Mental health is a difficult subject to talk about, and even more so is the treatment of those afflicted with mental illness. This memoir details an eighteen-year-old girl's experience with the mental health care facilities of the sixties, specifically the one that Sylvia Plath also went to when she was recuperating. It is unpleasant to think of all the procedures we once thought helpful to the mentally ill: electroshock therapy, excessive medication, and ice water baths, and this book deals with the aftereffects of all of those on a group of Susanna's fellow patients.
The Plot: (As Seen on Goodreads)
'In 1967, after a session with a psychiatrist she'd never seen before, eighteen-year-old Susanna Kaysen was put in a taxi and sent to McLean Hospital. She spent most of the next two years on the ward for teenage girls in a psychiatric hospital as renowned for its famous clientele -- Sylvia Plath, Robert Lowell, James Taylor, and Ray Charles -- as for its progressive methods of treating those who could afford its sanctuary.
'Kaysen's memoir encompasses horror and razor-edged perception while providing vivid portraits of her fellow patients and their keepers. It is a brilliant evocation of a "parallel universe" set within the kaleidoscopically shifting landscape of the late sixties. Girl, Interrupted is a clear-sighted, unflinching document that gives lasting and specific dimension to our definitions of sane and insane, mental illness and recovery.'
This memoir also brings the subject of how we define mental illness, and at what point is someone nonfunctional in society. Although we don't have the doctor's side of the story, Susanna didn't appear that bad off (from what I could tell with the written account) when she was sent away to the facility. How can we really tell if someone is in danger of taking their own life or hurting someone else? If you pay any attention to the news, we all should know that sometimes there are no signs, or the signs seem so inconsequential that we ignore them and the results are dire. Girl, Interrupted may have been written in 1993 about events happening the 1960s, but it remains a relevant book on the subject of mental illness and its treatment.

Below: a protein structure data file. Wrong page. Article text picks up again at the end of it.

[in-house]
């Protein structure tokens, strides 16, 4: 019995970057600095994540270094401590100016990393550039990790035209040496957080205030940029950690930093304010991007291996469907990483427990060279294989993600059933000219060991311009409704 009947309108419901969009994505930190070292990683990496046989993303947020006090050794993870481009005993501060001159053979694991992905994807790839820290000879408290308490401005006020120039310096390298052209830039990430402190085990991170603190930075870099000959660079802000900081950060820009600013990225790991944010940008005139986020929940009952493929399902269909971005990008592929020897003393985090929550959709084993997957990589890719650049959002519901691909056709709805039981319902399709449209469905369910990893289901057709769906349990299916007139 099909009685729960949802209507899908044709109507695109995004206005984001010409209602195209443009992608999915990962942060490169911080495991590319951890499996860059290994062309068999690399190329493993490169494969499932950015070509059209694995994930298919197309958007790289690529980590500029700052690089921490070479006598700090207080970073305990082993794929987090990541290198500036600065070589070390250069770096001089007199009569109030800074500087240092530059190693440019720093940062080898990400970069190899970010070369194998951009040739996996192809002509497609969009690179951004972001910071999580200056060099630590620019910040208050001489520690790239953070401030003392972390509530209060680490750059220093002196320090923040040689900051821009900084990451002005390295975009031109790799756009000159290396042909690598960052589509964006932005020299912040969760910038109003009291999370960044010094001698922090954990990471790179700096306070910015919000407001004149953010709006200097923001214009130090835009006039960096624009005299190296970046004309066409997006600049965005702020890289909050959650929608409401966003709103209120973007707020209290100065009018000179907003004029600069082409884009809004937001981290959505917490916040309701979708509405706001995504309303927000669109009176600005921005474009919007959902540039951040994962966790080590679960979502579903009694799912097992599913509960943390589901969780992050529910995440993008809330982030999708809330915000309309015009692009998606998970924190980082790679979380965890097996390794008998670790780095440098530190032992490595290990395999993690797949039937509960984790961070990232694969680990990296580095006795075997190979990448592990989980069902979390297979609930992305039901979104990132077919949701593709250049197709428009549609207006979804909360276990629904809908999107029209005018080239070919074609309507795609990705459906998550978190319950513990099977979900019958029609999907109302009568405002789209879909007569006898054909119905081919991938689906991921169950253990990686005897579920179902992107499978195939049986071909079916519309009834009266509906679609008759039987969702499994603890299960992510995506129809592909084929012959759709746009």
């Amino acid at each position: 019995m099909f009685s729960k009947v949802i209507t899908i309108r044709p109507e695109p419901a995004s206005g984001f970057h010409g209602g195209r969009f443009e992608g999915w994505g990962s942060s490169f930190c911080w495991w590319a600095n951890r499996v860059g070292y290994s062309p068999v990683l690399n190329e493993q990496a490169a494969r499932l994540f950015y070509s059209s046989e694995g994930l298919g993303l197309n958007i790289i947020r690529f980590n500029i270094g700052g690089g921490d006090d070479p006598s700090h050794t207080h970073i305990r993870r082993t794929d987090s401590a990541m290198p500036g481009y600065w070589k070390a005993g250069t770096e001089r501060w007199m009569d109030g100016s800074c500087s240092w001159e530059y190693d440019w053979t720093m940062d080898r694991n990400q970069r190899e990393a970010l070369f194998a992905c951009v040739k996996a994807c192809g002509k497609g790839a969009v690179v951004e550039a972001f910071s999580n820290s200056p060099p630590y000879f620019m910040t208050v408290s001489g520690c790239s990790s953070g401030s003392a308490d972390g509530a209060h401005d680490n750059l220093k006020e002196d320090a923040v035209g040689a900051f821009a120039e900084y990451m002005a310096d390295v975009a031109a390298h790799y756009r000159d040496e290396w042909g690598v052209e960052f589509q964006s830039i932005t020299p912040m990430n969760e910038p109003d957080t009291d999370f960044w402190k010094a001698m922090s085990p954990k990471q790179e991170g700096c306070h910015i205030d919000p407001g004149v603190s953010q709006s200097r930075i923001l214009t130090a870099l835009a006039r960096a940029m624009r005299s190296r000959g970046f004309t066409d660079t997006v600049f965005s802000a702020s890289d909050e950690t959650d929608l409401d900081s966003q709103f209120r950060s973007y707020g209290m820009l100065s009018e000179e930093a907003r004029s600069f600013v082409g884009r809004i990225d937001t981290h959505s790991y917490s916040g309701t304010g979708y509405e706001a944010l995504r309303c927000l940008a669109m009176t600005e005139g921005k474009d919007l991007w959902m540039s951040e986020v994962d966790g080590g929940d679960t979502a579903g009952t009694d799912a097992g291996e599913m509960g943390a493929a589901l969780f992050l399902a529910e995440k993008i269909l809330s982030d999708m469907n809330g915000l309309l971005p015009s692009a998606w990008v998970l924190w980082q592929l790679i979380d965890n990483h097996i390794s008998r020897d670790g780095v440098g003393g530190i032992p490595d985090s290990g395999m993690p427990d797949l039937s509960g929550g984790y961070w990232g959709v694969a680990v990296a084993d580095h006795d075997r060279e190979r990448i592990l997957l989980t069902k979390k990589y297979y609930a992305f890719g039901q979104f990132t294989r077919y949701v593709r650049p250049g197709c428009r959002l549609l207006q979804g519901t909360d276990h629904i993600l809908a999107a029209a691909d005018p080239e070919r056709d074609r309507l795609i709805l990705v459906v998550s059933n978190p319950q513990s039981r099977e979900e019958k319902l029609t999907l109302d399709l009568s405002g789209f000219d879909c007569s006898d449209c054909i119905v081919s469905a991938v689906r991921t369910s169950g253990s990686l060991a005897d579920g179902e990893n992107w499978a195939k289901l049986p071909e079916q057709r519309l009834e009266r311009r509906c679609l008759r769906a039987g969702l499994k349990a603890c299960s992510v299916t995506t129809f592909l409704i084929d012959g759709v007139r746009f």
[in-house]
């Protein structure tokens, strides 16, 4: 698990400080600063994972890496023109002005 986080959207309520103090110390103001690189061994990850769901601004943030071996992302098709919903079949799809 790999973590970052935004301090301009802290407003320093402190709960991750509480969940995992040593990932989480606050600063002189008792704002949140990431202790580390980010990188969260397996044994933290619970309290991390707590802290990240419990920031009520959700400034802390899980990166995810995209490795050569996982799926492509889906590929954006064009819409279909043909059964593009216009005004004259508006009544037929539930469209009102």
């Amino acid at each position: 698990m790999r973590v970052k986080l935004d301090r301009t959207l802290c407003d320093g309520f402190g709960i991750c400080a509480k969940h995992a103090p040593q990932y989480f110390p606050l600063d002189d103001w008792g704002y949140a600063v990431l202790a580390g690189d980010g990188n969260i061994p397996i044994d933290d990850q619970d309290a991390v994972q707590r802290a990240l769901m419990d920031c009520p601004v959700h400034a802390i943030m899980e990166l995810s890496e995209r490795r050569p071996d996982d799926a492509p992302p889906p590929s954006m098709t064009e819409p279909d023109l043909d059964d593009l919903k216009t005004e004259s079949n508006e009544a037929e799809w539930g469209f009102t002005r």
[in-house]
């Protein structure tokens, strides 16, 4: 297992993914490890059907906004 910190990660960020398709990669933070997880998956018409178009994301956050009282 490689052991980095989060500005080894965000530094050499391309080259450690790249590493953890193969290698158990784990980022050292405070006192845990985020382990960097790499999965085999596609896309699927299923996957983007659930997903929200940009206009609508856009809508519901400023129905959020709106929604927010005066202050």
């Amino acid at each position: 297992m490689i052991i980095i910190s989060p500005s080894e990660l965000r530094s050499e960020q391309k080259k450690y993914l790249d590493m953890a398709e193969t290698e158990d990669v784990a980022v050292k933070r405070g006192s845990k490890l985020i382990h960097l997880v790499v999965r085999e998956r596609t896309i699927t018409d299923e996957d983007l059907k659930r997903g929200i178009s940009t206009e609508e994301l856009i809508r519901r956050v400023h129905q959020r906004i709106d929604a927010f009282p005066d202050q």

Sexism also comes into play throughout the course of this book. 'Promiscuity' is one of the traits that is attributed to the disorder Susanna was diagnosed with. But what might be deemed promiscuous of girls is often shrugged off when the patient is male- in ways, males are expected to be highly sexually active. And, let's face it- when the events of this book played out, it wasn't that unusual to be sexually active with different partners: free love, anyone?
This quote sums up many of the ideas in this memoir perfectly:
"In a strange way we were free. We'd reached the end of the line. We had nothing more to lose. Our privacy, our liberty, our dignity: All of this was gone and we were stripped down to the bare bones of our selves."~Girl, Interrupted by Susanna Kaysen, page 94
Girl, Interrupted is one of my favorite memoirs. It straddles the line between introspection and storytelling, but also addresses the issue of mental illness in a cohesive fashion. If you want to know what it was like to live in a mental health facility circa 1967, this is the book for you.
Rating: 4 of 5 Stars for a compelling memoir about mental illness.
Content: Ages 16+ for coarse language, gruesome imagery, mentions of suicide, drug use, and blow jobs.
Page Count: 168 pages in my paperback edition.
Fun Fact: The title for this book came from a painting by Vermeer: Girl Interrupted at her Music, which Susanna admired when she was a teenager.